First, davido has an excellent point. Buying a very expensive speaker is not necessarily the same thing as buying a very good speaker. Sonically, what more money usually buys you in transducers is more power-handling, more bass, and more dynamic range (i.e., the speaker will play louder without giving out, play deeper into the bottom octaves, and play stronger on big tuttis--and, yes, it will "fill" bigger spaces with its sound). But to accomplish these things (or some of them), expensive speakers must also, generally speaking, be physically larger. Bigger boxes often have a harder time "disappearing" than smaller ones, and more drivers and crossovers often have a harder time sounding like "one thing" rather than many different things, each with a sound of its own. If being less aware that the music is coming from physical objects parked in your living/listening room is important to you, then you have to be judicious about which big speaker you buy. So, the answer to your question is: Yes, you can go wrong with large big-ticket speakers, but whether you do or don't rather depends on how important things like playing loud, playing deep bass, playing with unfettered dynamic range are to you vis-a-vis other things like not being aware (or being less aware) of the sounds being added by the speakers themselves (what we call "transparency" and "neutrality"), lifelike timbres, the preservation of low-level details about the music and the performance, playing with realistic dynamic scale and resolution at soft-to-moderate levels,  etc. In my experience, you can come close to getting it all in relatively equal measures with a large, expensive speaker. But you can't with every large, expensive speaker. All of which means that you really need to listen to some of the contenders with your own music. And you really need to decide how important playing very loud, very low, and very strong are to you. If, as it turns out, you can live with lesser amounts of some of these things, then the world of speaker possibilities opens much wider (and costs go down).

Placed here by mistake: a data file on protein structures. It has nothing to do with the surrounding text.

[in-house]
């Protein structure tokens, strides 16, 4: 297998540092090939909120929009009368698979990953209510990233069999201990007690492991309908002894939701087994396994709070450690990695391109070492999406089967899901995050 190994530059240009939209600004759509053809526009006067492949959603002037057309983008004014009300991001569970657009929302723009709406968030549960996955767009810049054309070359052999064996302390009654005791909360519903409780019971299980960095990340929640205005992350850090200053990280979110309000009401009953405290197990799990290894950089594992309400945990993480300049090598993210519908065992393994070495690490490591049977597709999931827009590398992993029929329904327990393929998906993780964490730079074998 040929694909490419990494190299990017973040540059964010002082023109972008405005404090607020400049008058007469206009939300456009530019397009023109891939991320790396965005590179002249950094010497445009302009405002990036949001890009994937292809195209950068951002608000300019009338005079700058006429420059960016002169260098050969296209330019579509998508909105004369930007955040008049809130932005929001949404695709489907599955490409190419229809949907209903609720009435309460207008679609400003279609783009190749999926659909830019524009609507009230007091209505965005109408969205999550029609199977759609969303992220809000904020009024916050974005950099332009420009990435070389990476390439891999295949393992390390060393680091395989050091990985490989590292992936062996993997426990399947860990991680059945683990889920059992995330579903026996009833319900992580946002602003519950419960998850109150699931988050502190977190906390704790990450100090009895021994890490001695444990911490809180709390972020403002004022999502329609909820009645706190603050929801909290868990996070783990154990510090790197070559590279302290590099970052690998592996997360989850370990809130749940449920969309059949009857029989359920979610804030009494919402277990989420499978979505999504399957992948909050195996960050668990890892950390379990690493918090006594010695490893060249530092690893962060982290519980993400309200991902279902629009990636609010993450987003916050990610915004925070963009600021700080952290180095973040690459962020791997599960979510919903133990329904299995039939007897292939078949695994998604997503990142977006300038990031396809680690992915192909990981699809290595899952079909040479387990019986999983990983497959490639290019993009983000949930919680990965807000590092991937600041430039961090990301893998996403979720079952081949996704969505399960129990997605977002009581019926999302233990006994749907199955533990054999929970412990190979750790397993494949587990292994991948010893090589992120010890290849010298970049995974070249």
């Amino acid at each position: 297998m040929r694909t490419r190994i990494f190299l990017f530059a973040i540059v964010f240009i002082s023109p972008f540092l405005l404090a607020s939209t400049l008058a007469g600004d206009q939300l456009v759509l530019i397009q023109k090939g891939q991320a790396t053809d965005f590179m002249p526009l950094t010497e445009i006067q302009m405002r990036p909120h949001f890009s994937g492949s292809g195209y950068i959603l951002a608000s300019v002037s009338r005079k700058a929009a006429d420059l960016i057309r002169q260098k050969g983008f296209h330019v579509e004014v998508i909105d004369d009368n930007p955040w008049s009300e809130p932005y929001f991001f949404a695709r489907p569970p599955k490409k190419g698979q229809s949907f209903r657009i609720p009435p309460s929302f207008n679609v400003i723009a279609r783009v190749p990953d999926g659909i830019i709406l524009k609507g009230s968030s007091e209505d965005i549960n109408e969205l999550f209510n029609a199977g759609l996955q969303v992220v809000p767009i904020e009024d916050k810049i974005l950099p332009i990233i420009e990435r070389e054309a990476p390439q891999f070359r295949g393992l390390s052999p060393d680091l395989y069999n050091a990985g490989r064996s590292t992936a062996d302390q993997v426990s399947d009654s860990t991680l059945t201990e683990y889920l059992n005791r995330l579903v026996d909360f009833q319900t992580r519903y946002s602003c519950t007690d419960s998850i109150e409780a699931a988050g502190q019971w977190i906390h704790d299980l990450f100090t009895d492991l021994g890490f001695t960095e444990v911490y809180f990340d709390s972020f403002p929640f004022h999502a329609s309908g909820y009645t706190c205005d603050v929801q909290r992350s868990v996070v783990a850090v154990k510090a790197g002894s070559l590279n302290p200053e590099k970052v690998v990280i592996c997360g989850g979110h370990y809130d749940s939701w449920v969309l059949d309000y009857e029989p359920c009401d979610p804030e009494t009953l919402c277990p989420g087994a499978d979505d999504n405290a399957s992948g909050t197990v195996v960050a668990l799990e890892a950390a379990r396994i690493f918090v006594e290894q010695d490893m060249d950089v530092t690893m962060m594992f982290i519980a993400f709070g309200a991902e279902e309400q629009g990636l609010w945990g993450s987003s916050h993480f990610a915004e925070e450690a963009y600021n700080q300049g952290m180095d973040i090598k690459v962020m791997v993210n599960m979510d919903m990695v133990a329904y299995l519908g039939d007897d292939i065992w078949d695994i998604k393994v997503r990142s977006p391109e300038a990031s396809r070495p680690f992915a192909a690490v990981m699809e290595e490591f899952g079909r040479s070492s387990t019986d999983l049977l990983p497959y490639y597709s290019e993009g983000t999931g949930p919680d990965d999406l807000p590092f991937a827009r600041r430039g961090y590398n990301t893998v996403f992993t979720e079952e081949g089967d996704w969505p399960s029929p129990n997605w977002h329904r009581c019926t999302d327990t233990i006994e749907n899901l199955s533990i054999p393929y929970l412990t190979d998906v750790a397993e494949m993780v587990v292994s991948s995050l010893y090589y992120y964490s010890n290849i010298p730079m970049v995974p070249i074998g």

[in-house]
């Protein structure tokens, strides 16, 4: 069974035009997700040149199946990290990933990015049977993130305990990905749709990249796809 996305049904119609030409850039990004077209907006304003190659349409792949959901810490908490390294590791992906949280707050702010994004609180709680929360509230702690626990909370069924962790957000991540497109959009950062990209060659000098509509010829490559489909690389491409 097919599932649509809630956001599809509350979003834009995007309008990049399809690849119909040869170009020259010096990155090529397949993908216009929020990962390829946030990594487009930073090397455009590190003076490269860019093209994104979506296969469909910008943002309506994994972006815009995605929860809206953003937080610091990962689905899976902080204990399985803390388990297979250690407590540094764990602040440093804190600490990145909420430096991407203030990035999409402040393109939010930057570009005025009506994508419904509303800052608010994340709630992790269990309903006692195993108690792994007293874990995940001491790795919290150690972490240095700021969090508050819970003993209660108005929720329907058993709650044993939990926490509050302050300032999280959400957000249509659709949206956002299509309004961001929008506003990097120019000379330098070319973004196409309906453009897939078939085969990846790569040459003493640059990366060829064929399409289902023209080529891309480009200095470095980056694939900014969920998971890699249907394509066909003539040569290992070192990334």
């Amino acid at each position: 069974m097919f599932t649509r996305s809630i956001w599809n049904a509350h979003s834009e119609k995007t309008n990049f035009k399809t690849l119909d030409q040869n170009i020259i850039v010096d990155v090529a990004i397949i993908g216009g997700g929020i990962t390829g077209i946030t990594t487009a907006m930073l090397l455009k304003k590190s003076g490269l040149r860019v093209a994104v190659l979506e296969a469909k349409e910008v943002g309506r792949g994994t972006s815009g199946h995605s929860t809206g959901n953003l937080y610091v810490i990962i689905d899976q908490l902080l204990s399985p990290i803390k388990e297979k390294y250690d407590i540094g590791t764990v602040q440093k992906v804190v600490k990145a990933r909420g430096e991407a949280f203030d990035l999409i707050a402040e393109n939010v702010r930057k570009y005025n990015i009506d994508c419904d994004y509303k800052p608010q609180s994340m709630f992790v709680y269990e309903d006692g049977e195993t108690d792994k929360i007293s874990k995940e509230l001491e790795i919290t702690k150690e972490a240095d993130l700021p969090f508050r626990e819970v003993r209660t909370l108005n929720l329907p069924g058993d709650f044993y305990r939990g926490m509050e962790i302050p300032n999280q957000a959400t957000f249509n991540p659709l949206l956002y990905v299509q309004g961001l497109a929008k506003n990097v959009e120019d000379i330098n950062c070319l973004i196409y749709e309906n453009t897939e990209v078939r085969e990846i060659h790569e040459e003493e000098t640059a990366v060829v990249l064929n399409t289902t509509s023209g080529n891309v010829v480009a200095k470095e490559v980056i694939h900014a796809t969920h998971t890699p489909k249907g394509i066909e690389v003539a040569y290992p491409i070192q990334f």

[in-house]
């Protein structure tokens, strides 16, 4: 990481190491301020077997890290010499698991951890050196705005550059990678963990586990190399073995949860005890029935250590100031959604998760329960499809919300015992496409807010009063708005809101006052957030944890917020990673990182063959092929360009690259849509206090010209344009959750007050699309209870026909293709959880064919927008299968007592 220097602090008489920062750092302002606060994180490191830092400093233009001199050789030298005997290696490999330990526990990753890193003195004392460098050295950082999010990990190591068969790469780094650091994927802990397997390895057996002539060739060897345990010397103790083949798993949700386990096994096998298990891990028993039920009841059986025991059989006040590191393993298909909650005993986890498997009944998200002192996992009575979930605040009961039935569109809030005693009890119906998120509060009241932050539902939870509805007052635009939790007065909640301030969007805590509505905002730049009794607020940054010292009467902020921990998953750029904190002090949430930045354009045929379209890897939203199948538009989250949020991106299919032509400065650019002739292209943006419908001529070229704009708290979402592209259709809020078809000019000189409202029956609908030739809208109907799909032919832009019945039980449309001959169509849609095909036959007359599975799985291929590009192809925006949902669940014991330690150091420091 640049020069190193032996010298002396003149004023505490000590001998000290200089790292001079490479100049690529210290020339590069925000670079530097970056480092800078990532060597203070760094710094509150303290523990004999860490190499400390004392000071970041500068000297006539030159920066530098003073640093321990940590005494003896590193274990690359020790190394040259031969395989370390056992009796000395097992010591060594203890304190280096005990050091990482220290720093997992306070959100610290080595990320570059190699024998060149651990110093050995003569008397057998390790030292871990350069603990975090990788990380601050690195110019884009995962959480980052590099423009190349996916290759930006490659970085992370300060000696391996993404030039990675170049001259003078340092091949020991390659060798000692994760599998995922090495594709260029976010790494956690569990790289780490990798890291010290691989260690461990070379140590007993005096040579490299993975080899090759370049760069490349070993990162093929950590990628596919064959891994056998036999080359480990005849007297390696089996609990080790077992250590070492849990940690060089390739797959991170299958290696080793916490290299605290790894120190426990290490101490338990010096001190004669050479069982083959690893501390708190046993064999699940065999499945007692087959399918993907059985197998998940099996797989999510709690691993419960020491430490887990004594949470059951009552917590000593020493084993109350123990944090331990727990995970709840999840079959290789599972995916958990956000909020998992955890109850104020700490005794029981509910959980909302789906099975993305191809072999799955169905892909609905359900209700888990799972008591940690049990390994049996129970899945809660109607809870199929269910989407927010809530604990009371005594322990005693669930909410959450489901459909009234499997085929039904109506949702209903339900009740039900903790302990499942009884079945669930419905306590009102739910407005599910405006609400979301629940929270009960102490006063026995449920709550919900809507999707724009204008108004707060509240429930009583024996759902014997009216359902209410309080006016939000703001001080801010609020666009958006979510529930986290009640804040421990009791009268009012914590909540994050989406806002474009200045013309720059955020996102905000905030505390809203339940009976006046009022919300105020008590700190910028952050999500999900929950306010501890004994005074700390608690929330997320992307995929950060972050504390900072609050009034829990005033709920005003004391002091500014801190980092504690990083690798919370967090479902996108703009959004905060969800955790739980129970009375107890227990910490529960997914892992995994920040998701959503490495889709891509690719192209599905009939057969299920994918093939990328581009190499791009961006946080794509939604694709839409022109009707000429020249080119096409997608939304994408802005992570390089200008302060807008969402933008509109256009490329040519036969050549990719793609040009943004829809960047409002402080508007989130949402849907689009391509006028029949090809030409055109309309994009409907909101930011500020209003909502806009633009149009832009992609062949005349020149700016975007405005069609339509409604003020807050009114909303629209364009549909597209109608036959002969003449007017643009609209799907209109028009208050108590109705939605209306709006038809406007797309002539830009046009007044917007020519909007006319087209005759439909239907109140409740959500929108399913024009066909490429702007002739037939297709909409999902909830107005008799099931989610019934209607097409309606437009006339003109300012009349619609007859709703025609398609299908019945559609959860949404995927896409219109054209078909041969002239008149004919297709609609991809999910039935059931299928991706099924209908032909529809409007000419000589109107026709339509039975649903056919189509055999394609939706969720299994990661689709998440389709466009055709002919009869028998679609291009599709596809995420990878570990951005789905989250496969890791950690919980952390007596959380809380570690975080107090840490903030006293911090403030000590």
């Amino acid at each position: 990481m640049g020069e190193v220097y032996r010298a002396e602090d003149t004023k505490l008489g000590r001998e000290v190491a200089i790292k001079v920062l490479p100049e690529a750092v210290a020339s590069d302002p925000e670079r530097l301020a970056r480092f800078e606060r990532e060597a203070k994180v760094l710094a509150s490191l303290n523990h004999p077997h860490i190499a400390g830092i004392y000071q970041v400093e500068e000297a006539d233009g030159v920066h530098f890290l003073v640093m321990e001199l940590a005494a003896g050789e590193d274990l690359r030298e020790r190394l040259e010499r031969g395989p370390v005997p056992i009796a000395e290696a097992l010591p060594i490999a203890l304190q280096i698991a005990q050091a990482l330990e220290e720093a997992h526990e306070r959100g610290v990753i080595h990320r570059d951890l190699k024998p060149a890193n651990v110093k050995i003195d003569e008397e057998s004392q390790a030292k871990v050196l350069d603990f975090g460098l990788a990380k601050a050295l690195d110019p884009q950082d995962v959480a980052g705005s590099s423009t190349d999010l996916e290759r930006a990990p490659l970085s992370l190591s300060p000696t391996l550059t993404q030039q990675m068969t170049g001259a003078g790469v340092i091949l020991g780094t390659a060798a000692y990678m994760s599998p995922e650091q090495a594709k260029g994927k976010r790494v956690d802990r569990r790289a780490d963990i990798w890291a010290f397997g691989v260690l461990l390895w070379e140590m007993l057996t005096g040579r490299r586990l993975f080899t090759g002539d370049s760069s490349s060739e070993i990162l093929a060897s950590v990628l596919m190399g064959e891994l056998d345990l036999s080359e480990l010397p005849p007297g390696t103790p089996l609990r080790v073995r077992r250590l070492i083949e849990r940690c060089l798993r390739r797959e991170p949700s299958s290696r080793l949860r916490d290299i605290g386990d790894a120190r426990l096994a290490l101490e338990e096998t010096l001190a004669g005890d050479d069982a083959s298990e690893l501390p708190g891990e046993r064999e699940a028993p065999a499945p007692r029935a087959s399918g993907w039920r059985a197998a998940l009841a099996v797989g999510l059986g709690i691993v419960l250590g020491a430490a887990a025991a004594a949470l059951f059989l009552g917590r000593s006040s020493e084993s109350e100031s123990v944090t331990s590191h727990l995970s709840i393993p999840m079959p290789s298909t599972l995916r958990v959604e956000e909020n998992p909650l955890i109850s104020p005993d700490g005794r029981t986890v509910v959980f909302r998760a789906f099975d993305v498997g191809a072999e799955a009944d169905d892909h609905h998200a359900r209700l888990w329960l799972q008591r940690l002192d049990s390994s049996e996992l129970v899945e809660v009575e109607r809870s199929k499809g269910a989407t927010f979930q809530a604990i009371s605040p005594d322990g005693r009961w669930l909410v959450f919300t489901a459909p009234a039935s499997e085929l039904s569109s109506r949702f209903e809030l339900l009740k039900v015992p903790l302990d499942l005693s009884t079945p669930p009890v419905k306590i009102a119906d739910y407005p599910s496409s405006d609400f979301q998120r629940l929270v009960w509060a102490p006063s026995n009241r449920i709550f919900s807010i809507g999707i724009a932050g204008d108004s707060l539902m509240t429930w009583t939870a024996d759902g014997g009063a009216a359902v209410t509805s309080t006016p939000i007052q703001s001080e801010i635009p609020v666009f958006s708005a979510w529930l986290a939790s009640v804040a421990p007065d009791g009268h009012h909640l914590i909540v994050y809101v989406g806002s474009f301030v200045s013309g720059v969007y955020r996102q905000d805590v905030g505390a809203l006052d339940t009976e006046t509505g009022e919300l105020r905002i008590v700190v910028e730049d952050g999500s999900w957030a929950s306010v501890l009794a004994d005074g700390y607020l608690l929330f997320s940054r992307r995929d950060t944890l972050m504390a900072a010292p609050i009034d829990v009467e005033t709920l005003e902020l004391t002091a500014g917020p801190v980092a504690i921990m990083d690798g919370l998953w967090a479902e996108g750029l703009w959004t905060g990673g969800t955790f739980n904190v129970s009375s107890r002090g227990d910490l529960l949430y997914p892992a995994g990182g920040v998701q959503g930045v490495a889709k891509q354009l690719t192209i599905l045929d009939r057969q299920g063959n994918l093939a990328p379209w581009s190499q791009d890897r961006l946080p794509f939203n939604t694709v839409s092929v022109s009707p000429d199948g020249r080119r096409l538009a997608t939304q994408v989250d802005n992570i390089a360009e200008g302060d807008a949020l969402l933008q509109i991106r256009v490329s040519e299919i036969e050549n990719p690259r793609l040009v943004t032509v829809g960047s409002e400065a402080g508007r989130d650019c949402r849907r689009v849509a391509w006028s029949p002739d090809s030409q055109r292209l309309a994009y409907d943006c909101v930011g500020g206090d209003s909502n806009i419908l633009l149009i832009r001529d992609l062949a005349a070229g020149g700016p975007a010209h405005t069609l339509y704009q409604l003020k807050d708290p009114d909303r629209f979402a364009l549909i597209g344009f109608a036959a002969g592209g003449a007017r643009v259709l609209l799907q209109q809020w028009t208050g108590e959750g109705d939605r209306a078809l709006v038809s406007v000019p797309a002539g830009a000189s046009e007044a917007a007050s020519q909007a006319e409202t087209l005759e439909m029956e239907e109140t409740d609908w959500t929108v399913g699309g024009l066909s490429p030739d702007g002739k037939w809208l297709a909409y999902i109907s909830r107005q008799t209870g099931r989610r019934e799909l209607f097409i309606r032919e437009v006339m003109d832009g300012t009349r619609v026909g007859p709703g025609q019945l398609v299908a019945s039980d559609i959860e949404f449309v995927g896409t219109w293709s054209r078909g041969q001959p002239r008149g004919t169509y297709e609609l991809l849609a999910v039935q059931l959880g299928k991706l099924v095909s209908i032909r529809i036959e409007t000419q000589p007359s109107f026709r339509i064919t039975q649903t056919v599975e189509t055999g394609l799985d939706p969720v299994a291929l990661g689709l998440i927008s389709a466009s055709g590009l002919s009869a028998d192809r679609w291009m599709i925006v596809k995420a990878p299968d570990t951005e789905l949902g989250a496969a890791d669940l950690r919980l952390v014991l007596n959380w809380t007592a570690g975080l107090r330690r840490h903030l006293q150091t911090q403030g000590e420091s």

Anonymous234 (not verified) -- Tue, 08/11/2009 - 07:32

Good points.  I am aware of 2 schools of thought. The first one is finely made by davido.  It claims that a pair of large Maggies or Soundlabs will get you 90% there.  The other school of thought claims that the law of diminishing returns does not kick in as fast as most people imagine.  As one spends more money, one does get a more real performance in one's home.  Since I don't have much experience with these more expensive speakers, I am thankful for your comments.